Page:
13 May 2019

Women with epithelial ovarian cancer (OC) have a higher chance to benefit from PARP inhibitor (PARPi) therapy if their tumor has a somatic or hereditary BRCA1/2 pathogenic variant. Current guidelines advise BRCA1/2 genetic predisposition testing for all OC patients, though this does not detect somatic variants.

Marjolijn Ligtenberg, Janet Vos and Nicoline Hoogerbrugge, theme Tumors of the digestive tract, and colleagues, assessed the feasibility of a workflow for universal tumor DNA BRCA1/2 testing of all newly diagnosed OC patients as prescreen for PARPi treatment and cancer predisposition testing. They have published their findings in the Journal of the National Cancer Institute. 

Formalin fixed paraffin embedded (FFPE) tissue from newly diagnosed OC patients in seven hospitals, were tested for tumor BRCA1/2 variants. Diagnostic yield, uptake, referral rates for genetic predisposition testing, and experiences of patients and gynecologists were evaluated.

Tumor BRCA1/2 testing was performed for 315 (77.6%) of the 406 eligible OC samples, of which 305 (96.8%) were successful. In 51 of these patients pathogenic variants were detected (16.7%). Most patients (88.2%) went on to have a genetic predisposition test. BRCA1/2 pathogenic variants were shown to be hereditary in 56.8% and somatic in 43.2% patients. Participating gynecologists and patients were overwhelmingly positive about the workflow.

They concluded that universal tumor BRCA1/2 testing in all newly diagnosed OC patients is feasible, effective and appreciated by patients and gynecologists. Because many variants cannot be detected in DNA from blood, testing tumor DNA as the first step can double the identification rate of patients who stand to benefit most from PARP inhibitors.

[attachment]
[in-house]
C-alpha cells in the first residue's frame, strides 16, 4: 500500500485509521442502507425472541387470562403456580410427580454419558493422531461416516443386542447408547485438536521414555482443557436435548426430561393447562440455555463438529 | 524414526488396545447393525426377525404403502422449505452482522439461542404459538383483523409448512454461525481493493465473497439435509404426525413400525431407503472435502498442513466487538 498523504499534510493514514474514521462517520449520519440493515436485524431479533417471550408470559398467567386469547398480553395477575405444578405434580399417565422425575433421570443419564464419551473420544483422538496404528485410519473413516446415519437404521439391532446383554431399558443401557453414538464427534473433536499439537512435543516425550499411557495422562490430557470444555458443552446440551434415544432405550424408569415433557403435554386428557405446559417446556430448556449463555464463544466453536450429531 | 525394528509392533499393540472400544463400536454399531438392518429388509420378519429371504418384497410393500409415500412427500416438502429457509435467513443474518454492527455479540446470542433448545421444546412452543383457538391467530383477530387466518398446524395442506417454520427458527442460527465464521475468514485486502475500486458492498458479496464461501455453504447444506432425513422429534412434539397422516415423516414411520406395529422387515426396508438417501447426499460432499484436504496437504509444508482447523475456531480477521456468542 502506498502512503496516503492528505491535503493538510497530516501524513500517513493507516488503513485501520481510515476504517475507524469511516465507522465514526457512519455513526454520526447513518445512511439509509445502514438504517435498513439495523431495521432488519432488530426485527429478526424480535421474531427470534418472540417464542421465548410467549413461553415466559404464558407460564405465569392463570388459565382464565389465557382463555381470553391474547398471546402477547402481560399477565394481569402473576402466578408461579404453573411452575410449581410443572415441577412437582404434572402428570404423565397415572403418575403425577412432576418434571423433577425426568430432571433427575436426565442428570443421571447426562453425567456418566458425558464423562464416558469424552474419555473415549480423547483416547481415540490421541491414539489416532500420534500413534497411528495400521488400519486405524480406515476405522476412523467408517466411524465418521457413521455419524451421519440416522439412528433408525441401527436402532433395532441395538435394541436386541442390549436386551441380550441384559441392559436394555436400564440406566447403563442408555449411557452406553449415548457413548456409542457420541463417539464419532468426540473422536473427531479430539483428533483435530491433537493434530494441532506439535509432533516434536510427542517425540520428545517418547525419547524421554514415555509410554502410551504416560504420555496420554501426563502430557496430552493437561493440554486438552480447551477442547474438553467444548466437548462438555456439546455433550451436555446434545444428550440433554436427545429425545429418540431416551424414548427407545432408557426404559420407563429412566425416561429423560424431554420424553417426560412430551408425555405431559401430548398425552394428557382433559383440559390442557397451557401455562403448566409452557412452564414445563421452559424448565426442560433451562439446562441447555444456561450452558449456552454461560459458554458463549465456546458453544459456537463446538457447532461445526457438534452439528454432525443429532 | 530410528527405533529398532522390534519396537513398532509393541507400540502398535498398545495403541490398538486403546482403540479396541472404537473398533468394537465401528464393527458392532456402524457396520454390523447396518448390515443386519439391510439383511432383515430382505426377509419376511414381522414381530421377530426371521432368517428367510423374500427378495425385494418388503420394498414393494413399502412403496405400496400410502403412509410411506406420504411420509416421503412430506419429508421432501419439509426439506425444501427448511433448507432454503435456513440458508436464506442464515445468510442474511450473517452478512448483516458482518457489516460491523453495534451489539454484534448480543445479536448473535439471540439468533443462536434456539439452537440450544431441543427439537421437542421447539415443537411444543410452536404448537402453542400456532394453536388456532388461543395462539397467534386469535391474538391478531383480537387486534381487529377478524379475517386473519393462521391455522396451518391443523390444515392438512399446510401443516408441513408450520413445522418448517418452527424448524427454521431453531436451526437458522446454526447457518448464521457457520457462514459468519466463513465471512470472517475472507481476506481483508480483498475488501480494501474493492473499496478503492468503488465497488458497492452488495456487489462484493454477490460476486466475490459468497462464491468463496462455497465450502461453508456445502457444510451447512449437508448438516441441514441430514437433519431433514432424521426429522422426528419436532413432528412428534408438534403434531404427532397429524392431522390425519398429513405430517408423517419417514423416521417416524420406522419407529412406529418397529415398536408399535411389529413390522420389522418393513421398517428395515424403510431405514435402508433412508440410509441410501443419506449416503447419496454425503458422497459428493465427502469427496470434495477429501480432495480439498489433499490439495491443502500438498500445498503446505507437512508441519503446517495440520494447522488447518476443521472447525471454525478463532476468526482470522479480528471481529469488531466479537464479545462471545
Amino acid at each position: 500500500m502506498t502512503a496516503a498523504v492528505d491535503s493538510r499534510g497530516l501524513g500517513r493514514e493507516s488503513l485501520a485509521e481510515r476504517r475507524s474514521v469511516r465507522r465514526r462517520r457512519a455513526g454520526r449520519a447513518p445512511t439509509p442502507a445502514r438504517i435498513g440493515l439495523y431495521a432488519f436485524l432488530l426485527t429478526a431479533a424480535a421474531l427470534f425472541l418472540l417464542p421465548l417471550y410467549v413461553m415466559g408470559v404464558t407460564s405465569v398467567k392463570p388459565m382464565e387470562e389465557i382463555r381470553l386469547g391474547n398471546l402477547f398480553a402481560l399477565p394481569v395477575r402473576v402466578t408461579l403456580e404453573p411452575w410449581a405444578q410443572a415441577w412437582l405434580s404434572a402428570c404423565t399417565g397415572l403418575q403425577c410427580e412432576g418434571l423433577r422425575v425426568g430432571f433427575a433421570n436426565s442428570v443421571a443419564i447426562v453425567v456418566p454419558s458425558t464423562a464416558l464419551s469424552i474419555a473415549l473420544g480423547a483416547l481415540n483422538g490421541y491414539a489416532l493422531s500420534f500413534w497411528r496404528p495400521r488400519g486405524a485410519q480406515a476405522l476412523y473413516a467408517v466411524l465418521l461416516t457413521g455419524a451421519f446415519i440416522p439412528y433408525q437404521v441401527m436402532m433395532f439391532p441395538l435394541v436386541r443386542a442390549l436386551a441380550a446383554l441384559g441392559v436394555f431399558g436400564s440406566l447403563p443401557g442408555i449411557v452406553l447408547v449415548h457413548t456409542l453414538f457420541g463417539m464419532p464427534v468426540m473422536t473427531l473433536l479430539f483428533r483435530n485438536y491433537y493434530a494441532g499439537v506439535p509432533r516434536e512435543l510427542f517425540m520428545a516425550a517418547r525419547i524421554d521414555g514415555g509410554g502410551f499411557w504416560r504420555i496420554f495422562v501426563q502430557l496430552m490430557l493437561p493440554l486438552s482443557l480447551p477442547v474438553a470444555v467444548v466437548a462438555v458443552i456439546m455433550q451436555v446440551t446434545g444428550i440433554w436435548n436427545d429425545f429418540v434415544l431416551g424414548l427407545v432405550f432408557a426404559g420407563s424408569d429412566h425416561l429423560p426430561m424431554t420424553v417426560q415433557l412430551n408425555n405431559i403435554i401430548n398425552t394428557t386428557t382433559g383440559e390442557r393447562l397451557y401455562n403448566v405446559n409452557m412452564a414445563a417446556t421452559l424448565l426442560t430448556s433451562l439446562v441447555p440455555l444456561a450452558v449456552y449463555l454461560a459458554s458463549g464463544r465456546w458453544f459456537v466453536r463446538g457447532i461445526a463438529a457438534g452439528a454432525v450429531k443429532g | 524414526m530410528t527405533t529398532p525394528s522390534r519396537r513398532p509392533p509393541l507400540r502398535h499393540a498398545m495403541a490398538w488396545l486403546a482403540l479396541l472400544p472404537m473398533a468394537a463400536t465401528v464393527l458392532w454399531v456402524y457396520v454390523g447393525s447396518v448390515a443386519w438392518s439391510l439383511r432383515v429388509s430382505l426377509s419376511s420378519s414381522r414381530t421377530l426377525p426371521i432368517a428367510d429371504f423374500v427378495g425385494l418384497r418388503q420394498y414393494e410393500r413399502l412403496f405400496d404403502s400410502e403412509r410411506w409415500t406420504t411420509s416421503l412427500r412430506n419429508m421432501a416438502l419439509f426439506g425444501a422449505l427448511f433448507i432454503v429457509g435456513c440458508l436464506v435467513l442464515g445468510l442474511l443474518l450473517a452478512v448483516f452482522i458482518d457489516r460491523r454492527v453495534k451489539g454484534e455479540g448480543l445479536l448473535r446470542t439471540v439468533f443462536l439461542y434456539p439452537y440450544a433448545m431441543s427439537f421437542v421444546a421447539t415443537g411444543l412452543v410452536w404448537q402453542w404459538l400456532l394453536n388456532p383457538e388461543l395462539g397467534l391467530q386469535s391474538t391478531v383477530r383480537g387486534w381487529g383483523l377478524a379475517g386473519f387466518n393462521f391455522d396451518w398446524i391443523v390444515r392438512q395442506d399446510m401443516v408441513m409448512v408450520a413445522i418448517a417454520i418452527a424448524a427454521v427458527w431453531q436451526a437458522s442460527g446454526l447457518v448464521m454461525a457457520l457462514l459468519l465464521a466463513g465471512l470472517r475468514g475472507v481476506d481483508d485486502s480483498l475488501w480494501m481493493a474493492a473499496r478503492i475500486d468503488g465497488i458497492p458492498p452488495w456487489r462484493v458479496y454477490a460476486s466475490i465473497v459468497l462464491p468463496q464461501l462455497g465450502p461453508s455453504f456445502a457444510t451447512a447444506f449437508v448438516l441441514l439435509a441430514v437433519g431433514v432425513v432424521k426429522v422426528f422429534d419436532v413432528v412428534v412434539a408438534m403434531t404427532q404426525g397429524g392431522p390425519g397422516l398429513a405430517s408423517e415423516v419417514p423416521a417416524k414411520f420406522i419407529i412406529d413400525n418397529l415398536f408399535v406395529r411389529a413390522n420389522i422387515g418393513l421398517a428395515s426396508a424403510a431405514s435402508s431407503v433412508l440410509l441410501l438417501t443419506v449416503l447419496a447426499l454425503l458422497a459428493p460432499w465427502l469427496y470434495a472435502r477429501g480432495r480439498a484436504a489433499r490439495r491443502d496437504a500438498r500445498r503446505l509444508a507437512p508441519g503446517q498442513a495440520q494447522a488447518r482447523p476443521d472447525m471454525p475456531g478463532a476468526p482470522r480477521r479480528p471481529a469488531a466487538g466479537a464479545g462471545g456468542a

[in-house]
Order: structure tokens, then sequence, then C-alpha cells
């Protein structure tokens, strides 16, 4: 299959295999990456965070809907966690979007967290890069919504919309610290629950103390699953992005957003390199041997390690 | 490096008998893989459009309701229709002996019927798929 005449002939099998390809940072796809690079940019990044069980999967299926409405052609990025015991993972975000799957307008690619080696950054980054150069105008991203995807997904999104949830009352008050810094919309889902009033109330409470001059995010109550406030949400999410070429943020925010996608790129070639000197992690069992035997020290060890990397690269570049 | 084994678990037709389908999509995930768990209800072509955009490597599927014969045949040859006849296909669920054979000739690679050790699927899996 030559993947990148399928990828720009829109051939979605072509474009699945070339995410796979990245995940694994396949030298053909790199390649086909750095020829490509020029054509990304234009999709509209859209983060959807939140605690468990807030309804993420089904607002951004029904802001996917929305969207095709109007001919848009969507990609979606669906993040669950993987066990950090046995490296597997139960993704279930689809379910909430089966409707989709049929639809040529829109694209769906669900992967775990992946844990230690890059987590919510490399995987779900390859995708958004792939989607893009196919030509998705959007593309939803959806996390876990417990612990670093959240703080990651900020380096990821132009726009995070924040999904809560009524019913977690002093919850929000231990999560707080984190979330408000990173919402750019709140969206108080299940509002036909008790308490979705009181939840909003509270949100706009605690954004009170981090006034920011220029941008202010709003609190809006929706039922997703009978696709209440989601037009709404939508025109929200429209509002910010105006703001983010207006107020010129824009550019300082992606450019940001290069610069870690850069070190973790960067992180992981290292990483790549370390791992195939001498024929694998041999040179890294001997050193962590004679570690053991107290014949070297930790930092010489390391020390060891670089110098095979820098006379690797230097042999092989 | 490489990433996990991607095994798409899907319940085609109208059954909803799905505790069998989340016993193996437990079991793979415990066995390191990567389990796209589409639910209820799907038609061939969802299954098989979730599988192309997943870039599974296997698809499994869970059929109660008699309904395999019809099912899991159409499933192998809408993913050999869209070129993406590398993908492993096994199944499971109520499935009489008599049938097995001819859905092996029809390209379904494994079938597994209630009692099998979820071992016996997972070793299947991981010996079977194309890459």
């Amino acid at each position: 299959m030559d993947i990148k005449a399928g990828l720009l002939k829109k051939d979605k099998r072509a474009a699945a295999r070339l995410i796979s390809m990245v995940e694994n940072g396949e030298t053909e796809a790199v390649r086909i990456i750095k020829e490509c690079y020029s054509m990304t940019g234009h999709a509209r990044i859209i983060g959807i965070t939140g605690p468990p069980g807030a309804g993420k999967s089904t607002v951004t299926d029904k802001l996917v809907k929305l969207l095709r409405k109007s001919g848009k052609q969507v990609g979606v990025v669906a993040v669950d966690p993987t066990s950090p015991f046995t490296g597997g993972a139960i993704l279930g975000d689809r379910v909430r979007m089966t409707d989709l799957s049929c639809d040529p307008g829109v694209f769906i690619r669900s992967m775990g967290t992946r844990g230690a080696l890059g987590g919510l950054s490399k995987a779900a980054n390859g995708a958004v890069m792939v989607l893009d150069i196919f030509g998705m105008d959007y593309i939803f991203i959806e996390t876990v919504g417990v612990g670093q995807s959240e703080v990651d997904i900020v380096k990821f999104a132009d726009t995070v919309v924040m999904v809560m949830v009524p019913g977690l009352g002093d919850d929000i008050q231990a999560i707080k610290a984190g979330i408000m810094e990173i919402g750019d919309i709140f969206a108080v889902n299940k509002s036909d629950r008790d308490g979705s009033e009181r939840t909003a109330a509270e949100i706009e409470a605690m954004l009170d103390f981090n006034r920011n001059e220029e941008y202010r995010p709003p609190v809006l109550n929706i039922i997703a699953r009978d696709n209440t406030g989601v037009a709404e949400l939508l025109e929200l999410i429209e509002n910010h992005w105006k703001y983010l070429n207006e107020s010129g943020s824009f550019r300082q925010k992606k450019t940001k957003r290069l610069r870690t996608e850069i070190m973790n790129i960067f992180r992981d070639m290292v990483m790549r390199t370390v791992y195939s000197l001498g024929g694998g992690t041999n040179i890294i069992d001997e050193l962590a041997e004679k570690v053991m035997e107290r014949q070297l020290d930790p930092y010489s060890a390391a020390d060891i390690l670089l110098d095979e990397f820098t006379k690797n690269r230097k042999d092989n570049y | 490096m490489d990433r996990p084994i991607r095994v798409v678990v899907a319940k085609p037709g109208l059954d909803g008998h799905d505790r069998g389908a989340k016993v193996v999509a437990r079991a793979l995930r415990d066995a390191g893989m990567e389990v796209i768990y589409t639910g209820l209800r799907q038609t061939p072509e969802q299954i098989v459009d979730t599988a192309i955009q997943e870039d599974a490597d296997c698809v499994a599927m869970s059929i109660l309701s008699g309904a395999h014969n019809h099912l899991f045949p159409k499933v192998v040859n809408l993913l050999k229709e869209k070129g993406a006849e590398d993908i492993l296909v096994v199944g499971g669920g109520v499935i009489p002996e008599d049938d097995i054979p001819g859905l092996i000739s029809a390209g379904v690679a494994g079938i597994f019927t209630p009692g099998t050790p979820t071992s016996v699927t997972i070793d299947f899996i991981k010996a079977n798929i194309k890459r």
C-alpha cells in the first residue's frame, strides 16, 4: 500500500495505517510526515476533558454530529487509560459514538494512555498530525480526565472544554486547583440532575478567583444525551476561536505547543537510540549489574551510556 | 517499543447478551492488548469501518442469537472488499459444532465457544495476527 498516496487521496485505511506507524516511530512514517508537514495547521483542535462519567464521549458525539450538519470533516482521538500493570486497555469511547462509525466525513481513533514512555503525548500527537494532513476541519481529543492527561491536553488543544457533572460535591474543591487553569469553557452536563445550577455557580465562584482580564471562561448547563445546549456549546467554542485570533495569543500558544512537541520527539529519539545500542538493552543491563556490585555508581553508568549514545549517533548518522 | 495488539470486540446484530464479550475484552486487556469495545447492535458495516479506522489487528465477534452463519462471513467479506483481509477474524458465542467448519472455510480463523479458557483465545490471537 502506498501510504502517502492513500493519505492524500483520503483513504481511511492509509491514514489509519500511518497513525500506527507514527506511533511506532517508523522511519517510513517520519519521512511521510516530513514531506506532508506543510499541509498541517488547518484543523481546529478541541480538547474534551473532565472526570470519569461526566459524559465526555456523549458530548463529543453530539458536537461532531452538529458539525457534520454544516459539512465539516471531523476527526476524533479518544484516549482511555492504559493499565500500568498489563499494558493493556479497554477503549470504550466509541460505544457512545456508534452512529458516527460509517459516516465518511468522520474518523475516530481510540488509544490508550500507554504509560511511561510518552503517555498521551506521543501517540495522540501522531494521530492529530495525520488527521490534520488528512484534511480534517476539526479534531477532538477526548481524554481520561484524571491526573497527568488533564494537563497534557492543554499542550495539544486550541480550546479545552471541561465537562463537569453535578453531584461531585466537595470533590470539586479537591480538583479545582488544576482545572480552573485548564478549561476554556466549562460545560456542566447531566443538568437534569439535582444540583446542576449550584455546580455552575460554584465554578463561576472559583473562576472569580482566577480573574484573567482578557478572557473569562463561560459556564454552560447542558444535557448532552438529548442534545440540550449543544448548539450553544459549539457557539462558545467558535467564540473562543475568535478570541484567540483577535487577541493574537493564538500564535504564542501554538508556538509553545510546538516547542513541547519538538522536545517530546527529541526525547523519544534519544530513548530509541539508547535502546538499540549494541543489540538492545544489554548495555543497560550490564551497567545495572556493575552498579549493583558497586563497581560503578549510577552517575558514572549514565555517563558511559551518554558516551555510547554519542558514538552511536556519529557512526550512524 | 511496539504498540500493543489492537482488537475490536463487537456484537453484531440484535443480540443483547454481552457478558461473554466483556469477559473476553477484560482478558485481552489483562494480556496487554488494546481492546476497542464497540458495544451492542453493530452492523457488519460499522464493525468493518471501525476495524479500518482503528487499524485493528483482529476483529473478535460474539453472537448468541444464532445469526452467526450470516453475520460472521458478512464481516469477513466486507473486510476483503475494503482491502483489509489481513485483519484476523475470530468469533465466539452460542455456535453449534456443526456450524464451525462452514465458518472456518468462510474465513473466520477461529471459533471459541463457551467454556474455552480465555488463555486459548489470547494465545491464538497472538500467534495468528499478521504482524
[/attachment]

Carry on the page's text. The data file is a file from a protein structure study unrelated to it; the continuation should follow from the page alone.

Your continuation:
Related news items


Rob ter Horst in Dutch television broadcast Brandpunt Plus

21 May 2019

In a Dutch television broadcast, called Brandpunt Plus, Rob ter Horst, PhD candidate, theme Infectious diseases and global health, explains how he records data about himself and what he hopes to find out about himself.

read more

How do we keep new technology affordable to improve the lives of people?

16 May 2019

Improving healthcare by means of new technological developments? We need to change the entire approach for evaluating the true impact , says Maroeska Rovers. By bringing together all stakeholders from the beginning, millions of euros can be saved.

read more

RIMLSpeaks Challenge for change

15 May 2019

The third edition of RIMLSpeaks entitled “Challenge for change" was organized for all our (j)PI’s in Huize Heyendael.

read more

Join the Young Academy of Europe

15 May 2019

The YAE is a pan-European initiative of outstanding young researchers, from all fields, for networking, scientific exchange and science policy.

read more

Dutch Kidney Foundation Innovation grant for Tom Nijenhuis

14 May 2019

Tom Nijenhuis, theme Renal disorders, received this grant for his research project “Salt supplementation in Gitelman syndrome: A simple intervention using an innovative N-of-1 trial approach”.

read more

Algorithm calculates the presence and aggressiveness of prostate tumors

14 May 2019

A computer program that analyzes MRI images can reliably map the presence and even the aggressiveness of a prostate tumor. This is what Radboudumc researchers and international colleagues have published in the scientific journal Investigative Radiology.

read more